May 8, 2014
America’s Bureau of Labor Statistics reports inflation in the US running at 1.5 percent.
This is dangerous nonsense. The 1.5 percent number depends on a misrepresentation of a key component: food. And it is this statistical hocus-pocus that is at the heart of wealth and income gaps (and revolutionary tendencies) in the US and around the world.
What percentage of your discretionary income is spent on food? If the answer is 40 percent or more then you are living on one of America’s new statistically engineered reservations (i.e. open air prisons) or thinking about revolution, as we saw in Egypt and now Ukraine.
How does this statistical inflation mirage work?
Inflation numbers are presented by the government and the MSM in a way that implies homogeneity across all income and wealth brackets, but this is an illusion designed to mask pernicious financial engineering implemented to channel vast sums of money away from the many and into the pockets of a few financial engineers and bankers at the remaining TBTF (Too Big To Fail) banks on Wall St. and the City of London. “Financial engineering” is a highfalutin’ term, like calling garbage men “waste disposal engineers.” It is a term meant to deflect attention away from what are essentially government-sanctioned lies. Instead of reporting on the actual price movements of food in a representational way that indicate the true costs for the average person, the government’s inflation “index” is rigged so that – and this is key – any accurate reading of food prices is excluded and therefore economic policies are conveniently flawed in ways that favor one class of Americans over another.
Since food is the one essentially component in any household budget – by rigging the food price number in the index, by understating food’s true costs, or simply omitting food costs from the index – government statisticians can claim that the overall trend in inflation is 1.5 percent, even though food prices are rising by close to 10 percent, and the overall inflation experienced by the average consumer is near 8 percent.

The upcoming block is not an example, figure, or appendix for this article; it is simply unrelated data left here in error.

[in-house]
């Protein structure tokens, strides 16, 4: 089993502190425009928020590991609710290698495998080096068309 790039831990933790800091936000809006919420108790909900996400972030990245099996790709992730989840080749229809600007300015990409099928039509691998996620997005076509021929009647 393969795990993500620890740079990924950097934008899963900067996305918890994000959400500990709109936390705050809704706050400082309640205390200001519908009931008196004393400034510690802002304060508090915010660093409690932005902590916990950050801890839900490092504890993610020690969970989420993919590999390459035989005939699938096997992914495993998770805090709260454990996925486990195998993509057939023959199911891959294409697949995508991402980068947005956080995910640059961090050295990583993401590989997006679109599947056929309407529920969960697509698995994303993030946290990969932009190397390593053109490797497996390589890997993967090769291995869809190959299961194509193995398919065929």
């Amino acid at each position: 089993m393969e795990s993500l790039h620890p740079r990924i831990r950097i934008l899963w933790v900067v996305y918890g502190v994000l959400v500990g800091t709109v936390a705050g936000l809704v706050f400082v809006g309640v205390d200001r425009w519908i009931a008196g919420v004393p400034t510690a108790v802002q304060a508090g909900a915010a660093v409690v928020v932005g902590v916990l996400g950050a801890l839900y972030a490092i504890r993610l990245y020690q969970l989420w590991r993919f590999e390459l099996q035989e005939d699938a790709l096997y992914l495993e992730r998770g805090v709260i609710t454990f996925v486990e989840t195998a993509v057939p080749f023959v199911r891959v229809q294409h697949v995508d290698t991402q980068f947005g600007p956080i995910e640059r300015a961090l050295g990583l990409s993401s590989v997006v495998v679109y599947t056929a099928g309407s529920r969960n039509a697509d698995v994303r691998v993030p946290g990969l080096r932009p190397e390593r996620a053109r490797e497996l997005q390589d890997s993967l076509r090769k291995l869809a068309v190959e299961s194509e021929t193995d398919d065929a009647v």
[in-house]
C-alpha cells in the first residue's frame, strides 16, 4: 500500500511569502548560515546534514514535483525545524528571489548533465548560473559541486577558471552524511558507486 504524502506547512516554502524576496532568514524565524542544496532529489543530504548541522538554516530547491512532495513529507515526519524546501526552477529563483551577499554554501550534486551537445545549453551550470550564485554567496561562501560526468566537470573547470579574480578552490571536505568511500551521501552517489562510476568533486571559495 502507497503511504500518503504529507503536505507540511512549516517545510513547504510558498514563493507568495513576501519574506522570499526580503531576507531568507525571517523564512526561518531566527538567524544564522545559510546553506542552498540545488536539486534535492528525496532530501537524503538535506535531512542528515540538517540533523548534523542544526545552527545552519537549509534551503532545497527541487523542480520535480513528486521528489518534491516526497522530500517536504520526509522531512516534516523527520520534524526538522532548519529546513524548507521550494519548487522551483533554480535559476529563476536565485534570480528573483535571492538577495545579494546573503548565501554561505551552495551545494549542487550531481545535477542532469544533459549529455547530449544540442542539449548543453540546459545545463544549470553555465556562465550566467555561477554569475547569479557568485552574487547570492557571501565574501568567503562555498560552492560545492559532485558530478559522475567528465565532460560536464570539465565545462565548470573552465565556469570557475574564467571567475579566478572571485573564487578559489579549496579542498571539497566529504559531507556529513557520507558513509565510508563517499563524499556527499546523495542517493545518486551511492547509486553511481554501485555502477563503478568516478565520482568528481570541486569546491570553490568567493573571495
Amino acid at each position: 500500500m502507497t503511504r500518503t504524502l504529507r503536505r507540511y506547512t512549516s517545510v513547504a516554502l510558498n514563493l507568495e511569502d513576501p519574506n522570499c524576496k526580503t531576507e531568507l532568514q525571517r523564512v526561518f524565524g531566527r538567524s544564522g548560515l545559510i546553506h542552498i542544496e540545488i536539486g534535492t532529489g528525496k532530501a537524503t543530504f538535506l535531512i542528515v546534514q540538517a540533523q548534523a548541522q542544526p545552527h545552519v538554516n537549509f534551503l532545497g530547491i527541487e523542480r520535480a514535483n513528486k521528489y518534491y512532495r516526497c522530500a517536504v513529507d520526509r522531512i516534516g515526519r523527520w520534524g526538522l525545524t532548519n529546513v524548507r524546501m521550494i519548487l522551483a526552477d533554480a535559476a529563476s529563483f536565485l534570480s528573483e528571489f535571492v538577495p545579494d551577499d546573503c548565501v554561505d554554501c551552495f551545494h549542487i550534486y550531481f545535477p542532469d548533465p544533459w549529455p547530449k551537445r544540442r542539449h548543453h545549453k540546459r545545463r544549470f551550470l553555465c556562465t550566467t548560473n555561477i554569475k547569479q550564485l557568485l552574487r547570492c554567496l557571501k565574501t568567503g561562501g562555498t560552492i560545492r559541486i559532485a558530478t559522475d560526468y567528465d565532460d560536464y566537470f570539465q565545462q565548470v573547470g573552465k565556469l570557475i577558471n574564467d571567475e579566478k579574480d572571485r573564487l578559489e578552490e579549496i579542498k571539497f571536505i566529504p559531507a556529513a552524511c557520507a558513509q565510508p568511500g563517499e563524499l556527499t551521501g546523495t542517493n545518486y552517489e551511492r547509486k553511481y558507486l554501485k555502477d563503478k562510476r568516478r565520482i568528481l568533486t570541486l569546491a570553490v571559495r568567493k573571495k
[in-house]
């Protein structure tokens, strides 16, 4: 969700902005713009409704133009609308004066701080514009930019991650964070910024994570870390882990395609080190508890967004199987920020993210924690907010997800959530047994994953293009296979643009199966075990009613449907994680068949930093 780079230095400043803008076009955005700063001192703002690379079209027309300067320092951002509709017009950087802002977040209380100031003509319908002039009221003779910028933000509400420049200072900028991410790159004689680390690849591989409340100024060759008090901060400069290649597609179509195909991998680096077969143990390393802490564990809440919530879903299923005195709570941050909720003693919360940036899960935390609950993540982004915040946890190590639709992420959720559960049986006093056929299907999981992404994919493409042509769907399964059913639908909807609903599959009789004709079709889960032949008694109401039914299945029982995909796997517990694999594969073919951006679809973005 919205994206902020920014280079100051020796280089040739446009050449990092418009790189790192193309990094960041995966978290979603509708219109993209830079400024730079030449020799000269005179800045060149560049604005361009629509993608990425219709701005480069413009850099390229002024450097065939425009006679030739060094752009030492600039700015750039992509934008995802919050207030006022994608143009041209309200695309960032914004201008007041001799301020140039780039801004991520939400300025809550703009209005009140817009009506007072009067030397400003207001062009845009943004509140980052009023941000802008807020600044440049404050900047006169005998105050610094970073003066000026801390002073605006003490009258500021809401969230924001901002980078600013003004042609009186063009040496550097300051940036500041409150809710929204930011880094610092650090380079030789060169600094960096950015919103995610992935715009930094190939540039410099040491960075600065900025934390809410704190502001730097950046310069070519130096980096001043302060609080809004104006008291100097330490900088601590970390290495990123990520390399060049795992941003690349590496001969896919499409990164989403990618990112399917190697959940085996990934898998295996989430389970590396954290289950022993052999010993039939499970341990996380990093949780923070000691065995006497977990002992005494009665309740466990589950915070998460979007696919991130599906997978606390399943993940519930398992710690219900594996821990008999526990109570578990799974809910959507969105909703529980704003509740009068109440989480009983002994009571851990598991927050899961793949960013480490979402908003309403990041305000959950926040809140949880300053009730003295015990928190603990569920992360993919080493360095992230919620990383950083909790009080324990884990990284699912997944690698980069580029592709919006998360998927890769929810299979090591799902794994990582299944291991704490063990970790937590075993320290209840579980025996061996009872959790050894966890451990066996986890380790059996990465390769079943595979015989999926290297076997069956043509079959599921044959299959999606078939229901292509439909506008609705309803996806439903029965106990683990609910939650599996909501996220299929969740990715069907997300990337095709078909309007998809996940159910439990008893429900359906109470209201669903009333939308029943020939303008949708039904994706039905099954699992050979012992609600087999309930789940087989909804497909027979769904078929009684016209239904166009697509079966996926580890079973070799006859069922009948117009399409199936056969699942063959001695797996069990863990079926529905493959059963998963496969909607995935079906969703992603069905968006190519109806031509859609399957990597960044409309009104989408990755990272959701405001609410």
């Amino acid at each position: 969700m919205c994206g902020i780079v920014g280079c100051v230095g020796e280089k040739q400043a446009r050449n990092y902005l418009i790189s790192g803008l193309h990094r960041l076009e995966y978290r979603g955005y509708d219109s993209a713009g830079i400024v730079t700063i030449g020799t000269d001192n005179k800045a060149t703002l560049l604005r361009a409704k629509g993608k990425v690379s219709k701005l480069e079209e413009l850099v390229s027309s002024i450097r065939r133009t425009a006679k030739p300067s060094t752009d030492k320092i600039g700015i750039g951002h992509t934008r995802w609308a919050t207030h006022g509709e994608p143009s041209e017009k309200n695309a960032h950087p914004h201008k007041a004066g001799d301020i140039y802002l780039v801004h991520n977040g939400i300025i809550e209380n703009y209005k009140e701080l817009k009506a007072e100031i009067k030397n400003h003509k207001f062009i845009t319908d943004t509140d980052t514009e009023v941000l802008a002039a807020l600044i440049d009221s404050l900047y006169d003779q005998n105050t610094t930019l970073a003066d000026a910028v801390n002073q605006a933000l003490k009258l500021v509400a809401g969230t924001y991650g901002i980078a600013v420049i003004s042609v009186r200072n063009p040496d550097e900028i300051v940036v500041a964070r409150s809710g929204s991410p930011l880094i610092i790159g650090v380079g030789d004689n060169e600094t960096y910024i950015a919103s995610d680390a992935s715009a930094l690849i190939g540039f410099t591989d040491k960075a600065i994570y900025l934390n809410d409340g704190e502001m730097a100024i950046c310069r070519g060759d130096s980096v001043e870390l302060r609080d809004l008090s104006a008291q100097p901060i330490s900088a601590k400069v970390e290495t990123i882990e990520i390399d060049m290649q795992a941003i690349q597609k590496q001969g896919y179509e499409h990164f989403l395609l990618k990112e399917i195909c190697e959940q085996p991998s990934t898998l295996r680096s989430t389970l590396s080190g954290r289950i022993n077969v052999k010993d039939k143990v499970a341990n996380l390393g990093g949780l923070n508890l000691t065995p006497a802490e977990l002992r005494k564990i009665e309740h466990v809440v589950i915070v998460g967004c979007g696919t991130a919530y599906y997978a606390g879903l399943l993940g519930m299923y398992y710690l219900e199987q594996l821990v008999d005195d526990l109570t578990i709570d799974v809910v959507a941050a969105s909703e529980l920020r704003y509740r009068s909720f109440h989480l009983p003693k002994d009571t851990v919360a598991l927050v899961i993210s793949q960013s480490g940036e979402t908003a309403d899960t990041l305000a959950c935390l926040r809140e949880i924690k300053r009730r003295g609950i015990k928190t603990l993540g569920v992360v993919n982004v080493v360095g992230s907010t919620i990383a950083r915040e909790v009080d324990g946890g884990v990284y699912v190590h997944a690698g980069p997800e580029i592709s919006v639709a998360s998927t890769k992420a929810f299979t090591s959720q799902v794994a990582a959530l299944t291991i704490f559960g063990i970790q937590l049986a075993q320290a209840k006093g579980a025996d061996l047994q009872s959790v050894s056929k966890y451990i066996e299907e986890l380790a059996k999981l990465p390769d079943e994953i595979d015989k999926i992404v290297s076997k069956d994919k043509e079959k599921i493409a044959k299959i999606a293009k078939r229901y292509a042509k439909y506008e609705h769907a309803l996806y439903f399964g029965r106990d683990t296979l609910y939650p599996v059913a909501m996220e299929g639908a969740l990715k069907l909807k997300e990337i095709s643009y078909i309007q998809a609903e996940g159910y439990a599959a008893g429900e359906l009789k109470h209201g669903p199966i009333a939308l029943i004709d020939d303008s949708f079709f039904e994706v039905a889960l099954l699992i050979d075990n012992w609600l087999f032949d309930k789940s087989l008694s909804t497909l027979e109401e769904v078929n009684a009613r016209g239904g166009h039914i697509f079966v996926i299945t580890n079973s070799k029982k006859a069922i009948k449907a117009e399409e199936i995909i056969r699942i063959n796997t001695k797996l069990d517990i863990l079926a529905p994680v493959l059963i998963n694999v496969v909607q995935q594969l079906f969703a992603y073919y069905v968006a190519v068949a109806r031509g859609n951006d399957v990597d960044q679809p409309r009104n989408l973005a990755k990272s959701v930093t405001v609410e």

Misstating food inflation numbers helps the top 1 percent, since their monthly cost for food, as a percentage of their overall household budget, is less than 2 percent, so the true 10 percent rise in food cost inflation to them is negligible; whereas for the bottom 99 percent (and it gets worse the further down the socio-economic ladder you go), the same 10 percent food cost increase means a substantial loss in purchasing power and loss of wealth. And when you get down to the poorest of the poor, loss of life.
Rigging food prices by not including them in the official inflation index is a subtle form of gerrymandering at best. A closer examination of this government-backed charade looks more like statistical apartheid. The middle class and the poor are being squeezed out by rising rood costs that are not included in the government’s calculations and since the government can’t figure out where to put all these newly poor they create they imprison them (while the US represents about 5 percent of the world’s population, it houses around 25 percent of the world’s prisoners), or keep them in trailer park ghettos (the fastest growing real estate segment by private equity investors in America).
The added benefit for the 1 percent top-tier class of rigging inflation is to give them rhetorical (read: propaganda) cover to claim the economy is at risk of “deflation” and therefore interest rates should stay at record low rates (recently hitting 300-year lows in the UK and 240-year lows in America).
Low interest rates (controlled by central banks) lower the cost of borrowing for the purpose of making speculation cheaper and driving up the prices of so-called “assets” that comprise the bulk of the 1 percent’s wealth. (And when speculative bets go wrong, the same government that misstates the inflation number and controls the central banks, bail out the speculators too.)
Pretending food price inflation doesn’t exist keeps the 99 percent poor and the 1 percent rich. But be careful. As we’ve seen recently, and throughout history (with the most famous example being France in 1889), when food prices eat into 40 percent of household budgets, the population revolts.